We strongly encourage everyone to look closely at the state statutes and regulations to see the truth
But what about someone with an advanced degree in clinical nutrition?
“Although a couple of states such as Mississippi appear to require that one is an RD to become a licensed dietitian, they are, by far, the exception”, claims Tuma.
“Yes, many states do require licensed dietitian-nutritionists to pass an exam focusing on dietetics practice, but that is what applicants are being licensed to do.
“We strongly encourage everyone to look closely at the state statutes and regulations to see the truth. Many Ph.D. clinical nutritionists can become licensed and there is usually a pathway to licensure for non-RDs.”
Stroka: AND wishes to create a scope of practice that includes nutrition and dietetics, but only allows for dietetics training as the pathway for legal practice of that dual scope
But the CBNS’s Stroka argues that clinical nutrition professionals “focus on clinical nutrition, and thus have no desire to be called dietitians…They are not becoming licensed in order to practice dietetics; they are becoming licensed in order to provide medical nutrition therapy”.
Meanwhile, while the AND is correct in pointing out that “anyone can provide general, non-medical information”, such as telling people that oranges contain vitamin C, says Stroka, if they go on to recommend that a client eats oranges to obtain more Vitamin C, they are performing nutrition assessment and/or counseling, and in many states, that means they are breaking the law if they don’t have a license.
He adds: “The crux of the problem is that the AND leadership wishes to create a scope of practice that includes both nutrition and dietetics, but only allow for dietetics training as the pathway for legal practice of that dual scope. Their specialty is dietetics, while our group’s and other groups’ specialty is science-based clinical nutrition.”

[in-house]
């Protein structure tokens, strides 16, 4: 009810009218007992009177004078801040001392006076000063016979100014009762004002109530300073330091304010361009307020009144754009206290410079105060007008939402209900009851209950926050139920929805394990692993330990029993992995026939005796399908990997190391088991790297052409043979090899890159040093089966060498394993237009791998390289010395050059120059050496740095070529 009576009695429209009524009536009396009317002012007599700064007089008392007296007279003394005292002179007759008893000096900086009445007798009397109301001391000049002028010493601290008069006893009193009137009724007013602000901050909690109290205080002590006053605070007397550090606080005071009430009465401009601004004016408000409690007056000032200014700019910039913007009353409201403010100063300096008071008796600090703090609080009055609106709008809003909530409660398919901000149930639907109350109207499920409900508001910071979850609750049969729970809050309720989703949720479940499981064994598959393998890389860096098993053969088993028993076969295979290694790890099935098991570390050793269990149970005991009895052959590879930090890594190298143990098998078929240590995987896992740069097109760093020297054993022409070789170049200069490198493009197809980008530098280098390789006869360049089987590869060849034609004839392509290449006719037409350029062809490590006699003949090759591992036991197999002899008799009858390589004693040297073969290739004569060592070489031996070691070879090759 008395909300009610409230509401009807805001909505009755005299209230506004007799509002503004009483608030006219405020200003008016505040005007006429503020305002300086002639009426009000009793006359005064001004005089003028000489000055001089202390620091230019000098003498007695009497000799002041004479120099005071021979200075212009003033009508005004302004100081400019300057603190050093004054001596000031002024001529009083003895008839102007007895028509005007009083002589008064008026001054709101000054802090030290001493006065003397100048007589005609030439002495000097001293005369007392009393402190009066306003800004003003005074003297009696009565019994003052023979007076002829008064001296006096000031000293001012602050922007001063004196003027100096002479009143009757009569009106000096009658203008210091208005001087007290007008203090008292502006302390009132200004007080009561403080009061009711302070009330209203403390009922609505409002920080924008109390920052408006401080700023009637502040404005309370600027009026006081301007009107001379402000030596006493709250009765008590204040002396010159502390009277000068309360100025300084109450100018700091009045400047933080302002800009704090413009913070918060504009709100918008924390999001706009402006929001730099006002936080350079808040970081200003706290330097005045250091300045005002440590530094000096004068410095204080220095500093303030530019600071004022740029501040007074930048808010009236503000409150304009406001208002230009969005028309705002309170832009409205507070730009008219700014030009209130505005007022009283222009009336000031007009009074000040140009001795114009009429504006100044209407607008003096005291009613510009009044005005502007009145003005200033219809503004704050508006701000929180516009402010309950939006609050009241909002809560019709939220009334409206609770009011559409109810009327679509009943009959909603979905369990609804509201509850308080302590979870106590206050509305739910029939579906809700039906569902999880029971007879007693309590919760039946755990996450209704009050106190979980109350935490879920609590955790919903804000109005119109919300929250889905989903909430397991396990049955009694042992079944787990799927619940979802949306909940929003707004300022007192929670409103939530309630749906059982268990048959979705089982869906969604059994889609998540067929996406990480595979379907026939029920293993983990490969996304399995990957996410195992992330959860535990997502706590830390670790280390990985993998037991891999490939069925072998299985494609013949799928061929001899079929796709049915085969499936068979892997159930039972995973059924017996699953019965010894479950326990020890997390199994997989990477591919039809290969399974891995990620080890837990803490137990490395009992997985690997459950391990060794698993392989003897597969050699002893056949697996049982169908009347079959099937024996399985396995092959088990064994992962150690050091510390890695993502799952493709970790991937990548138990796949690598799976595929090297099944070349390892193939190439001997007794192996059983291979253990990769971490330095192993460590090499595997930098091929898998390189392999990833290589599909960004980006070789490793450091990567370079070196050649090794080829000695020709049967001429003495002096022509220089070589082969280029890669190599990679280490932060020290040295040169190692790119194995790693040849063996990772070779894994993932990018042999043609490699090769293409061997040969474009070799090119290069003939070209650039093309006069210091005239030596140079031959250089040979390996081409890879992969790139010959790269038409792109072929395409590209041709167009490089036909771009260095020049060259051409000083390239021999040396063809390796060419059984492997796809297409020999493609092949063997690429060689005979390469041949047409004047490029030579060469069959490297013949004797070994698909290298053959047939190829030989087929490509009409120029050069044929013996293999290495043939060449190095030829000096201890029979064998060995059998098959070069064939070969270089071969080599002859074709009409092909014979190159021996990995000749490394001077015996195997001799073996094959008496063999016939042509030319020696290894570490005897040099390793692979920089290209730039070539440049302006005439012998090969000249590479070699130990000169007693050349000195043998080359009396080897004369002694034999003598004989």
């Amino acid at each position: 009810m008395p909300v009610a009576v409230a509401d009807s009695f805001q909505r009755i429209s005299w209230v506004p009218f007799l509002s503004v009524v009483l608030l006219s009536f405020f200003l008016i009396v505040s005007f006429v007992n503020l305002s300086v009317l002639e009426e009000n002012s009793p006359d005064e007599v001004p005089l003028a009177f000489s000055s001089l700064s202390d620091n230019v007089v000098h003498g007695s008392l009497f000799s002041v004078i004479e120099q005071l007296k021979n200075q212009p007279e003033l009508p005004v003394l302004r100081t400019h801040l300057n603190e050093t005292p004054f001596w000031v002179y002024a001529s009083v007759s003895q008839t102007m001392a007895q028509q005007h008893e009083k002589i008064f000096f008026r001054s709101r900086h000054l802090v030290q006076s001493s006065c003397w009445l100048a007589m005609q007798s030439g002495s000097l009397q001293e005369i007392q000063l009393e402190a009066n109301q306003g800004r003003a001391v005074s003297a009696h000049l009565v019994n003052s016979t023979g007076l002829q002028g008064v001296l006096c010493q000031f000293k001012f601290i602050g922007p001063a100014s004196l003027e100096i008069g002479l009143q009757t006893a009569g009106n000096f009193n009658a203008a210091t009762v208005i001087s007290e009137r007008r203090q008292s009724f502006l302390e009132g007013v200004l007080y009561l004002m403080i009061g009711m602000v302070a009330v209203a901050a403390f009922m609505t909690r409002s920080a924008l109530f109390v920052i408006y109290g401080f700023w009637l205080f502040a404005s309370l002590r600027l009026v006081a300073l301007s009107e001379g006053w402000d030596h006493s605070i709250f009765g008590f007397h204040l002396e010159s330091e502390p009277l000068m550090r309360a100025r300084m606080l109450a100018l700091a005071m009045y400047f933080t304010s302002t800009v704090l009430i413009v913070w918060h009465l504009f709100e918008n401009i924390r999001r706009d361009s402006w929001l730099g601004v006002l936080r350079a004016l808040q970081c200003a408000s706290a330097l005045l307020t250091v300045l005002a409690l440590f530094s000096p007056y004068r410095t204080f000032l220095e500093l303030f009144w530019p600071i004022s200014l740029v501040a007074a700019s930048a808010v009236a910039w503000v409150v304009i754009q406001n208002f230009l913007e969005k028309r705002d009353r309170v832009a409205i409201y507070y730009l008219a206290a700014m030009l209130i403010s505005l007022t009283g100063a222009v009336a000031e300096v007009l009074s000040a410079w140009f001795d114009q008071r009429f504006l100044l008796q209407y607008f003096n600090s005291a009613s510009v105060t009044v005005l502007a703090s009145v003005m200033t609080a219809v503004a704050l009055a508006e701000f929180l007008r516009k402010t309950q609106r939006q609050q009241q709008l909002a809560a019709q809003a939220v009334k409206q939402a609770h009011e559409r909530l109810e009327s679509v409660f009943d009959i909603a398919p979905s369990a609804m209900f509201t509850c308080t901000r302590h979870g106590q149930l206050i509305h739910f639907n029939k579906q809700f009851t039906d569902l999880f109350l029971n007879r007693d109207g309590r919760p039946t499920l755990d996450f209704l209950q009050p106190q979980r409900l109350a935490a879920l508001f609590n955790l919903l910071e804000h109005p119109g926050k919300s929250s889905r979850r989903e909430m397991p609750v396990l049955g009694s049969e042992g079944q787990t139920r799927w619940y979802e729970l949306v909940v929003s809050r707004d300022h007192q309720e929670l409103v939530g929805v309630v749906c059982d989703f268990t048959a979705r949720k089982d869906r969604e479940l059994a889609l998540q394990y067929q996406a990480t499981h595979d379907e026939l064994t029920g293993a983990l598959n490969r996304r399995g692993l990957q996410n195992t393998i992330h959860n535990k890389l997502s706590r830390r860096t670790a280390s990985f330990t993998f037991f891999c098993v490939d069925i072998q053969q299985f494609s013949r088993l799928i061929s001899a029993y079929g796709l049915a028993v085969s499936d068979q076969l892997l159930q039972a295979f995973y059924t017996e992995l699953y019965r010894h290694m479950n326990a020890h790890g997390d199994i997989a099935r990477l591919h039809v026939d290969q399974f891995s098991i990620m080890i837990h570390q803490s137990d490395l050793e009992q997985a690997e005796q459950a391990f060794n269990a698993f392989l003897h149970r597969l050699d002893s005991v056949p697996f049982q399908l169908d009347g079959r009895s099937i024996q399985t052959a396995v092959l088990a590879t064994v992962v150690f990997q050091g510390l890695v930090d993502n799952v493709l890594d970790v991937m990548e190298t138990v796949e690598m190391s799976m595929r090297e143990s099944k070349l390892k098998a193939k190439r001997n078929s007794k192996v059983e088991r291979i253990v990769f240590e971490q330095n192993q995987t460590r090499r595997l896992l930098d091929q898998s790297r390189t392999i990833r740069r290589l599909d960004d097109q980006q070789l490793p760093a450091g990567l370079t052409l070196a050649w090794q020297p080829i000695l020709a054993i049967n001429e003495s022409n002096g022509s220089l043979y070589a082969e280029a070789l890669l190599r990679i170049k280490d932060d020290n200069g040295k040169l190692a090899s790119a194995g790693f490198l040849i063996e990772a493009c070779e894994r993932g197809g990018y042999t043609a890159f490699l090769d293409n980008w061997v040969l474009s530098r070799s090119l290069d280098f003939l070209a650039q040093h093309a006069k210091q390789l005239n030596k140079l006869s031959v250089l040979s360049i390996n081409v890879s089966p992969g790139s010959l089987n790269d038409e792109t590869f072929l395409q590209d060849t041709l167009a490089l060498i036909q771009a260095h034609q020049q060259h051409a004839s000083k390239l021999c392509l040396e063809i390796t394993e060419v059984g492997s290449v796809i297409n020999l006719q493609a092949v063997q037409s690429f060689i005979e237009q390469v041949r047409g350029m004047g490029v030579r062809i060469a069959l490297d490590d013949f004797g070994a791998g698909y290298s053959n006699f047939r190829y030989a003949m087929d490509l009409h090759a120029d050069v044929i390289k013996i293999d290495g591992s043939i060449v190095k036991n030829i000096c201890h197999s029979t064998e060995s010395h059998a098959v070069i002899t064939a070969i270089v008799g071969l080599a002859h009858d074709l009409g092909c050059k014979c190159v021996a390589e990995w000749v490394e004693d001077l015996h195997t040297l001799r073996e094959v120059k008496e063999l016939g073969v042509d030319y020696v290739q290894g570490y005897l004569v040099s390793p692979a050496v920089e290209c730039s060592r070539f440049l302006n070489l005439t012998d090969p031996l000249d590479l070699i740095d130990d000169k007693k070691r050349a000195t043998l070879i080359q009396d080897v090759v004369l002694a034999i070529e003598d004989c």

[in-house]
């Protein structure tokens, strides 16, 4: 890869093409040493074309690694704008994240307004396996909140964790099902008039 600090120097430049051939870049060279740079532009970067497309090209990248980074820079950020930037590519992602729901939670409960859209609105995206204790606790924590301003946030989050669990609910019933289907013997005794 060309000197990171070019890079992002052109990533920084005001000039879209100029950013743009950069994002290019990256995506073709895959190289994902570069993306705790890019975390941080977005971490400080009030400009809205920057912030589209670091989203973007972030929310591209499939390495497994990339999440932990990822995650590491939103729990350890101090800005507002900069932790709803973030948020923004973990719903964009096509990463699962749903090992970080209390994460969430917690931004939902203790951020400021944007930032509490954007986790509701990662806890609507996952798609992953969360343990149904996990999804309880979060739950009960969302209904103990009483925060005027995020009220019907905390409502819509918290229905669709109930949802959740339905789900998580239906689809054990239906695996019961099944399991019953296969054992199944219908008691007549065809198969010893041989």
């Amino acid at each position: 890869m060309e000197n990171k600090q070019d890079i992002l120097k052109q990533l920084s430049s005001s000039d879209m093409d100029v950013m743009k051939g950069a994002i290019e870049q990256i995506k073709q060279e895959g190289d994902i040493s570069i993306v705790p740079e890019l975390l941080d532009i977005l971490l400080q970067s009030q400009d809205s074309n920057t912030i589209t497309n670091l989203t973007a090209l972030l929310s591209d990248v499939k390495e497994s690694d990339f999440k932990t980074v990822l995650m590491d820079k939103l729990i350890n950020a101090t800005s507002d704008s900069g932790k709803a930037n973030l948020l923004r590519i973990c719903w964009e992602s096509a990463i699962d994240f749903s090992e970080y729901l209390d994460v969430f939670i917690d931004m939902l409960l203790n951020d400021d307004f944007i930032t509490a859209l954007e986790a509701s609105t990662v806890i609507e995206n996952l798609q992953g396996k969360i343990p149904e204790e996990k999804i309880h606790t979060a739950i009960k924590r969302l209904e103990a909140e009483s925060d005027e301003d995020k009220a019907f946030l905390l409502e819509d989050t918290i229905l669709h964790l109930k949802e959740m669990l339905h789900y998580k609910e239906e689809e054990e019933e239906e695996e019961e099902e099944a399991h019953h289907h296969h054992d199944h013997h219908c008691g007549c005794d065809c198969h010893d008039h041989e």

While the AND says there is “usually a pathway to licensure for non-RDs”, in many states, this is a “mirage”, claims Stroka.
“The pathway the AND leadership refers to means a dietetics degree, a dietetics internship, and passing the dietetics exam. So, because clinical nutrition training is quite different from dietetics training, this pathway is a mirage. It is just another name for getting the RD credential.”
Legislators were unaware of the vast difference between dietitians and nutrition professionals
So where do things stand now across all the states?
According to Stroka, “until a few years ago… legislators were unaware of the vast difference between dietitians and nutrition professionals, and the AND was able to pass one-sided laws because opposition was dispersed.”
But in the past three years, he says, every one of the over one dozen attempts to get RD-oriented bills passed in states has been defeated.
However, there is no room for complacency says the ANH-USA’s Rogers, who argues that had an AND sponsored bill in Indiana passed earlier this year (HB 1272), anyone providing nutrition interventions (which the bill defined as "to positively change nutrition related behavior...for an individual”) would have required a state dietetic license.
Had this passed, “cooking class instructors, health coaches, PhD nutritionists and health food store employees would be breaking a law by attempting to positively change nutrition related behavior without a state license”, claims Rogers.
And new challenges are ahead, he claims, citing a federal bill (HR 2415, the Treat and Reduce Obesity Act of 2013) proposing that Medicare reimbursement be made available to RDs that offer weight loss counseling but not “most other nutrition professionals”.
Click here to read more about the educational and professional requirements to become an RD.
Click here to find out more about the Certification Board for Nutrition Specialists (CBNS).